SACRAMENTO, Calif. — Andrew Jace Larrabure-Tuma, 20, of Sacramento, was sentenced today to three years and four months in prison for unlawful dealing and manufacturing firearms, U.S. Attorney Phillip A. Talbert announced.
According to court documents, Tuma used Snapchat to advertise narcotics and guns for sale. Law enforcement used undercover officers and a confidential informant to buy guns from Tuma. Tuma was 19 and could not legally purchase a gun in the state of California. Instead, Tuma ordered kits from the internet, including from a company called Polymer 80, a licensed firearms manufacturer in Nevada, and manufactured his own firearms and then sold the guns.
This case is the product of an investigation by the Bureau of Alcohol, Tobacco, Firearms and Explosives, the Sacramento Police Department, and the Western El Dorado Narcotics Enforcement Team. Assistant U.S. Attorney Justin Lee is prosecuting the case.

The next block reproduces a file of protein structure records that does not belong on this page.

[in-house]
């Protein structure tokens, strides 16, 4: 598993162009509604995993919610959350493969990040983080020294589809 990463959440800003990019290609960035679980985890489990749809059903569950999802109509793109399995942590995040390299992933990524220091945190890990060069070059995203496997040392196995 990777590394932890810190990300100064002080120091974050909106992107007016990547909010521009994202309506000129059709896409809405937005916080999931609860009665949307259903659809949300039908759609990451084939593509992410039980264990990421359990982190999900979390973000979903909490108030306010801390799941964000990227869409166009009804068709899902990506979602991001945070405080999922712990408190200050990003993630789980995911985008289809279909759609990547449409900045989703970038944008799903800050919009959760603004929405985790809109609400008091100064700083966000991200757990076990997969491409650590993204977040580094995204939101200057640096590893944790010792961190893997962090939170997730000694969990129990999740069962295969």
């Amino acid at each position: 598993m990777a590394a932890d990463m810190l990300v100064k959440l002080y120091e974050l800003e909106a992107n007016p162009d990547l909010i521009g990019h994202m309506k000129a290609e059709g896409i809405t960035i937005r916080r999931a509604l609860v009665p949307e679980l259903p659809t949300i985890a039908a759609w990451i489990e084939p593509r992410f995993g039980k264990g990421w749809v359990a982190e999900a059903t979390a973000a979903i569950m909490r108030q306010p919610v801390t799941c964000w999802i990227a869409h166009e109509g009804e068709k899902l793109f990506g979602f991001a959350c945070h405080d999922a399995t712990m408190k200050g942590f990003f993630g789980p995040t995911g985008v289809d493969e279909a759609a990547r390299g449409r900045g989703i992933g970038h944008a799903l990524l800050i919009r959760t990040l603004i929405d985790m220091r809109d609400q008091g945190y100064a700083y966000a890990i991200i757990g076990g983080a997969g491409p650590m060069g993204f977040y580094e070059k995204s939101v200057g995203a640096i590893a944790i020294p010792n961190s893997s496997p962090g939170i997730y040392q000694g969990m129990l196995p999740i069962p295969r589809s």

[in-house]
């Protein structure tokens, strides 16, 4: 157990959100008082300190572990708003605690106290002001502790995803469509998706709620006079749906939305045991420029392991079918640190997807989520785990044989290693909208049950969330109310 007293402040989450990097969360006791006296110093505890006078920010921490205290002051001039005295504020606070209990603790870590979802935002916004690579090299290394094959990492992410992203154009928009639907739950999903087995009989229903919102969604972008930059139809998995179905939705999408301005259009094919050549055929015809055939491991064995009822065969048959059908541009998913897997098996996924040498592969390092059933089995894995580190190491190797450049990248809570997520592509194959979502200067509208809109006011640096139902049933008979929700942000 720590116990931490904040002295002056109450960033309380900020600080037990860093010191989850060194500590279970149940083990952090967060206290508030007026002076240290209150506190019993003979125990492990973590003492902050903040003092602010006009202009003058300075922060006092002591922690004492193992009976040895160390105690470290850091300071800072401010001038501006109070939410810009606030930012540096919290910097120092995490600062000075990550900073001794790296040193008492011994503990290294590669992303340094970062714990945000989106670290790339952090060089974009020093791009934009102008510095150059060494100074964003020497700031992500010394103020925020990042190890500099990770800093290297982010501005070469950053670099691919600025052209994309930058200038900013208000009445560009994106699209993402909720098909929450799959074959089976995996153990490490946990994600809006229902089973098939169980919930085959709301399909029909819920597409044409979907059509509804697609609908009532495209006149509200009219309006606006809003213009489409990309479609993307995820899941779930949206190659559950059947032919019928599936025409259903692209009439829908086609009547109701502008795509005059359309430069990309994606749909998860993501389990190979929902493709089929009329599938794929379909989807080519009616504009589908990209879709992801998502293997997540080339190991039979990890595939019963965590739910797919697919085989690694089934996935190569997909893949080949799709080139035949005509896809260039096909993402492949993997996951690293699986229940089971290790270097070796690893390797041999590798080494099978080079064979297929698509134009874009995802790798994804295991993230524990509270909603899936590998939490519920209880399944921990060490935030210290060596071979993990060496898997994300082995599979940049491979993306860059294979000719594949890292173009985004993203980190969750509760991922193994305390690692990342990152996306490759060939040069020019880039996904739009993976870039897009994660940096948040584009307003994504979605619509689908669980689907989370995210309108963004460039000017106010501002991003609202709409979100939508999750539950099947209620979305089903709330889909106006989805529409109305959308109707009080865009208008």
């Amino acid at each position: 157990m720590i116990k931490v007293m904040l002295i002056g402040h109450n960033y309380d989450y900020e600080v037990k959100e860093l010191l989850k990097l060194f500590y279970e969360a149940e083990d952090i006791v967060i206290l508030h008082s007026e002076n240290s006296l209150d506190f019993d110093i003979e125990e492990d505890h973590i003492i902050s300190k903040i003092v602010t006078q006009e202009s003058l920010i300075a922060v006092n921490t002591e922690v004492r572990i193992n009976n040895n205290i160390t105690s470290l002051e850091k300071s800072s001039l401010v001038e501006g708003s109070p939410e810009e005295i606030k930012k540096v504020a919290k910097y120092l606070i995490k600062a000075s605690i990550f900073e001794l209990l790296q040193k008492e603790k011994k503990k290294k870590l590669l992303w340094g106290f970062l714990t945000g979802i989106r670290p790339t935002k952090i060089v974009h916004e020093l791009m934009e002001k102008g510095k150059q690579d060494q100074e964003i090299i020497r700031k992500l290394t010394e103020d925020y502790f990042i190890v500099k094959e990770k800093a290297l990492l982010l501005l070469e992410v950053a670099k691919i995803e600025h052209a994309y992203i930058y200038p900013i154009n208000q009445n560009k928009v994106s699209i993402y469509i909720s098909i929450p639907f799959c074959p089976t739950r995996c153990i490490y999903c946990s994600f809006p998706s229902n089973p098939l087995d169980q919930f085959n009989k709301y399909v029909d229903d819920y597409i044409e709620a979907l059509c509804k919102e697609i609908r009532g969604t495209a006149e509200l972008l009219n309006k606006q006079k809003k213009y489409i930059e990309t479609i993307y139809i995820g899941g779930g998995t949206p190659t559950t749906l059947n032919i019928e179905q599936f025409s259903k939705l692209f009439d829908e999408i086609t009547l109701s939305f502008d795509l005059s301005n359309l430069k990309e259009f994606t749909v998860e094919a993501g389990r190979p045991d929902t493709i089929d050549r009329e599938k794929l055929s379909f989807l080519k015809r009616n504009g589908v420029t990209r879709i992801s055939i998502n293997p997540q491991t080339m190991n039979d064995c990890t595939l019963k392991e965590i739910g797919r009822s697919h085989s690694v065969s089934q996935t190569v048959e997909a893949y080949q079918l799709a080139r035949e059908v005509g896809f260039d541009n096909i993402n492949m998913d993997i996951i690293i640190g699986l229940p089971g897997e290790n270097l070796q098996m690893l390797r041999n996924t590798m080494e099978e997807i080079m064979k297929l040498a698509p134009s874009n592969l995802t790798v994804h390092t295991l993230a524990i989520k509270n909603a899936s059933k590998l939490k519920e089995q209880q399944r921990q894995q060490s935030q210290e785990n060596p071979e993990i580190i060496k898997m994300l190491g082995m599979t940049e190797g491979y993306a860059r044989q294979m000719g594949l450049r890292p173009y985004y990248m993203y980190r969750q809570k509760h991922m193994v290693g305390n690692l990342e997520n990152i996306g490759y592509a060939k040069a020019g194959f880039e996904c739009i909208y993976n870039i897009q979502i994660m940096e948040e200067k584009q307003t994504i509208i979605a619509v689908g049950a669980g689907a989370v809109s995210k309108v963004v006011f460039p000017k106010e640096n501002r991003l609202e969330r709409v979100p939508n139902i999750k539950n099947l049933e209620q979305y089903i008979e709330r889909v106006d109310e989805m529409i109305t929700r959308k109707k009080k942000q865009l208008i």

Co-defendant Juan Manriquez pleaded guilty to unlawful dealing in firearms and is set to be sentenced on May 16, 2023.
The Sacramento Region/San Francisco Bay Area Cross-Jurisdictional Firearms Trafficking Strike Force is one of five cross-jurisdictional strike forces launched by the U.S. Department of Justice in July 2021 to disrupt illegal firearms trafficking in key regions across the country. Each strike force is led by designated United States Attorneys, who collaborate with the Bureau of Alcohol, Tobacco, Firearms and Explosives (ATF) and with state and local law enforcement partners within their own jurisdiction as well as law enforcement partners in areas where illegally trafficked guns originate. The strike forces use the latest data, evidence, and intelligence from crime scenes to identify patterns, leads, and potential suspects in violent gun crimes, and are an important part of the Department’s Comprehensive Violent Crime Reduction Strategy.
This case is part of Project Safe Neighborhoods (PSN), a program bringing together all levels of law enforcement and the communities they serve to reduce violent crime and gun violence, and to make our neighborhoods safer for everyone. On May 26, 2021, the U.S. Department of Justice launched a violent crime reduction strategy strengthening PSN based on these core principles: fostering trust and legitimacy in our communities, supporting community-based organizations that help prevent violence from occurring in the first place, setting focused and strategic enforcement priorities, and measuring the results.